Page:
Sleep: Attachment Parenting vs Sleep Training

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Sleep: Attachment Parenting vs Sleep Training

As with most new mothers, when Mel and Kristie first met they skirted around controversial subjects like baby sleep. They established pretty early on that they had very different views on sleep for their kids so avoided discussing it in detail. Mel is very much in the attachment parenting school of thought - co-sleeping with her daughter and nursing several times a night. Kristie sleep trained her daughter at about 6 months and she now sleeps through the night in a cot in her own room. They sat down for a open and respectful discussion about baby sleep.

The first 6 months

Mel:
I never really planned on bed-sharing but when I was pregnant I read The Baby Book by Dr William Sears who coined the term “Attachment Parenting” so I think that influenced me a lot. When my daughter was born she hated sleeping in her bassinet and we had to hold her to sleep. For the first month of her life she was pretty much held the whole time. I had a great support network though - my husband wasn't working at the time and my mum and mother-in-law were always there to help. We transitioned to bedsharing pretty early on. I read all the safe bed-sharing guidelines and did all the things - like not using a blanket, keeping pillows away from her, sleeping with her on my side only, not taking drowsy medication, etc. I held her for all her naps.

Kristie:
For the first 6 months, I was pretty much an attachment parent attending to every single of my daughter’s needs. I would babywear for all her naps and night sleep. But holding itself wasn’t enough! She had to be bounced and rocked, walked up and down the stairs, sing lullabies, patting, bounce on a yoga ball or whatever works to stop her cries and screams. And what works today might not work tomorrow. She was just so inconsistent and demandingly fussy! She was notorious for being known as the difficult baby. It was very, very hard for me as a new parent, but with just me and my maid who was at the verge of losing it, it was just not feasible for the long run. Plus, I had to exclusively express breast milk for the first 7 months due to latching issues.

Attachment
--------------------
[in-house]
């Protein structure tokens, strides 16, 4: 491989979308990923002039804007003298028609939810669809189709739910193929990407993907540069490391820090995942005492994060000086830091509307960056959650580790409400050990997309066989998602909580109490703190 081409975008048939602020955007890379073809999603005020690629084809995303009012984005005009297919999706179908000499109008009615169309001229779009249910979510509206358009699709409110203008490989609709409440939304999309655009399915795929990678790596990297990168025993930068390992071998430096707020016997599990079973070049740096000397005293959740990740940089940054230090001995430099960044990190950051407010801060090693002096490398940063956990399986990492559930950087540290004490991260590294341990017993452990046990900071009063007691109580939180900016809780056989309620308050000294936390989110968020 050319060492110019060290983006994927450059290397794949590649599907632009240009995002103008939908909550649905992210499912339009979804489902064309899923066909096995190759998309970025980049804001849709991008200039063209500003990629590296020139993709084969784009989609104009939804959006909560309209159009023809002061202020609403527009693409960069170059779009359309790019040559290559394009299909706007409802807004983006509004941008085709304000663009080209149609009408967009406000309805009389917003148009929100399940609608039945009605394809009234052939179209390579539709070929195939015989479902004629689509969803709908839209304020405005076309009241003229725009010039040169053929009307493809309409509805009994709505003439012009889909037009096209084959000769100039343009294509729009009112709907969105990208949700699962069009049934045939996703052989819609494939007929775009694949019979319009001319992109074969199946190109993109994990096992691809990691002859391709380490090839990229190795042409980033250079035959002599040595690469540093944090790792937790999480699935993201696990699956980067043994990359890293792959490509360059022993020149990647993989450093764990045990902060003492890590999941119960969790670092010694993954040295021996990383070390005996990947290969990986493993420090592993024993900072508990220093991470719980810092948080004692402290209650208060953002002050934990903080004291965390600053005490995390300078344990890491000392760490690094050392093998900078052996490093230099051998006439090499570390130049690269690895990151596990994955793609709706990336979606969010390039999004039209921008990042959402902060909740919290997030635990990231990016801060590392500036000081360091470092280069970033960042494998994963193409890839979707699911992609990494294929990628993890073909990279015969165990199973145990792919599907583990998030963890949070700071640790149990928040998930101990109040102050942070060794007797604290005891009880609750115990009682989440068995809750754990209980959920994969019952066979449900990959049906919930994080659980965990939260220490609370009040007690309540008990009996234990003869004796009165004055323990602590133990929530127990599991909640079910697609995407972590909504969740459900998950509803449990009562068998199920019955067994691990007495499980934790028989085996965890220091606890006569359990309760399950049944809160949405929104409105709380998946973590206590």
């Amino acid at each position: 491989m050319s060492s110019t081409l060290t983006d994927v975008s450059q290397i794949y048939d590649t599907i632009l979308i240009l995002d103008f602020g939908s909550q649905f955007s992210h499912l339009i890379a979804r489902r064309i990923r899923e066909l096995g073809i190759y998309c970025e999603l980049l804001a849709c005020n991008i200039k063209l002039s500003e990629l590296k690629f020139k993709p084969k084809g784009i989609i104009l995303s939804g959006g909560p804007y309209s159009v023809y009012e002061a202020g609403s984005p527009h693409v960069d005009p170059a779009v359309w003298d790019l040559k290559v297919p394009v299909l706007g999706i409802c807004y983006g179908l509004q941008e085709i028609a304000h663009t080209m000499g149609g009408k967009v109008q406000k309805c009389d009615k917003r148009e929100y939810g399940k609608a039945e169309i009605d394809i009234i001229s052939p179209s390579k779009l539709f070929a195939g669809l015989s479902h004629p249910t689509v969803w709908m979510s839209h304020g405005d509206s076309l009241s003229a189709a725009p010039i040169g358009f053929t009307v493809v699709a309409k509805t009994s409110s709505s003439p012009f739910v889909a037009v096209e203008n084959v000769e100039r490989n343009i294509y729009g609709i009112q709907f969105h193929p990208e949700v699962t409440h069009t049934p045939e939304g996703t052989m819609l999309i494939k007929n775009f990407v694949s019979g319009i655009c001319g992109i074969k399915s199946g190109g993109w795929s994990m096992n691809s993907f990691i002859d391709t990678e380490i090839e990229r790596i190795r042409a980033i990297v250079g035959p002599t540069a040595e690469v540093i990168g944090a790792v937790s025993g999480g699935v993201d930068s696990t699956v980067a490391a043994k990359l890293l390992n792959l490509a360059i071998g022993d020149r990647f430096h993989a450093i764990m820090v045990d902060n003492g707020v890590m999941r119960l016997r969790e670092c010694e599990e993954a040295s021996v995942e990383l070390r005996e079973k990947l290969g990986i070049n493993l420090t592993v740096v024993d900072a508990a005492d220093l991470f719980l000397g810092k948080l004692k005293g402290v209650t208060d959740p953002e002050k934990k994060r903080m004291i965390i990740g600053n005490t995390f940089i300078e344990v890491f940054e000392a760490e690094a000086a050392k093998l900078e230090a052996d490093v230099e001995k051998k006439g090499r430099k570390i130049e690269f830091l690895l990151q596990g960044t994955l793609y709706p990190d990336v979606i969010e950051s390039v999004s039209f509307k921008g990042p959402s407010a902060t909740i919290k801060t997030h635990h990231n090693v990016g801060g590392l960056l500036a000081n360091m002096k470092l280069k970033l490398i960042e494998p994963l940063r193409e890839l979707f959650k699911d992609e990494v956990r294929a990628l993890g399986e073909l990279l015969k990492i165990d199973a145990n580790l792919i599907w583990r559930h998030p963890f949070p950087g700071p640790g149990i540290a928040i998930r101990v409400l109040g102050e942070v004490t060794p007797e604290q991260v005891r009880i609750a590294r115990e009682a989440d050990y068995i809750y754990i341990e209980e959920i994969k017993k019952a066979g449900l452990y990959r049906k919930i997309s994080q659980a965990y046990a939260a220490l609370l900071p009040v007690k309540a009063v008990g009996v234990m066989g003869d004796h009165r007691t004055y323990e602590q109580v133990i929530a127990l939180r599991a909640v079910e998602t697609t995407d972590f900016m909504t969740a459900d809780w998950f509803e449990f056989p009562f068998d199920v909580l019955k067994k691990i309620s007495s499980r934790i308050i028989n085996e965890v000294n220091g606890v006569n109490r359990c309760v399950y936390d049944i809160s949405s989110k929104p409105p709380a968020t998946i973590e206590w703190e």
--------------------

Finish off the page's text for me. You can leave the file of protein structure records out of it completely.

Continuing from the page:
Sleep training

Mel:
I can't imagine having to pump exclusively! I hate pumping with a vengeance - it's so much easier to direct feed. I hate the washing and sterilizing and the whole feeling of pumping. So you're a real hero for sticking with it for 7 months. So how did you sleep train?

Kristie:
I read a lot of sleep related articles and skimmed some books. I experimented with some of them, from “the fading method”- a very gentle and little to no-cry way of sleep coaching, then the “pick-up-put-down method”, “Ferberizing” method to the other end of the sleep training spectrum- “The Extinction”. With her temperament, I felt there would be a lot more cries with the gentler methods because it would take a longer time for it to work, or to even work at all.

With the guidances from the website “Precious Little Sleep” and the book “Healthy Sleep Habits, Happy Child” by Dr. Weissbluth, I decided to stick on the “Extinction Method”- the most straightforward and quickest way to sleep train. He explained that sleep is linked with the child’s temperament and sleeping issues such as colic, and gave specific ways how to deal with these children. He also advised to sleep train at earliest six months old, while any age younger should be given as much comfort and care as needed.

So, there are a few things that the parent must fulfill before leaving the child by themselves to fall asleep. The room must be completely dark to avoid any external stimulation and to follow age appropriate wake times, together with observing the child’s sleeping cues so the child does not get overtired/ undertired.

The first 3 days were the worst, but after that it got less and less. The first night she cried for about an hour. One hour is the maximum when doing extinction. It was very heartbreaking. I can’t tell you how it felt. My heart was racing and even my palms were sweating just listening to the baby monitor. I felt so guilty.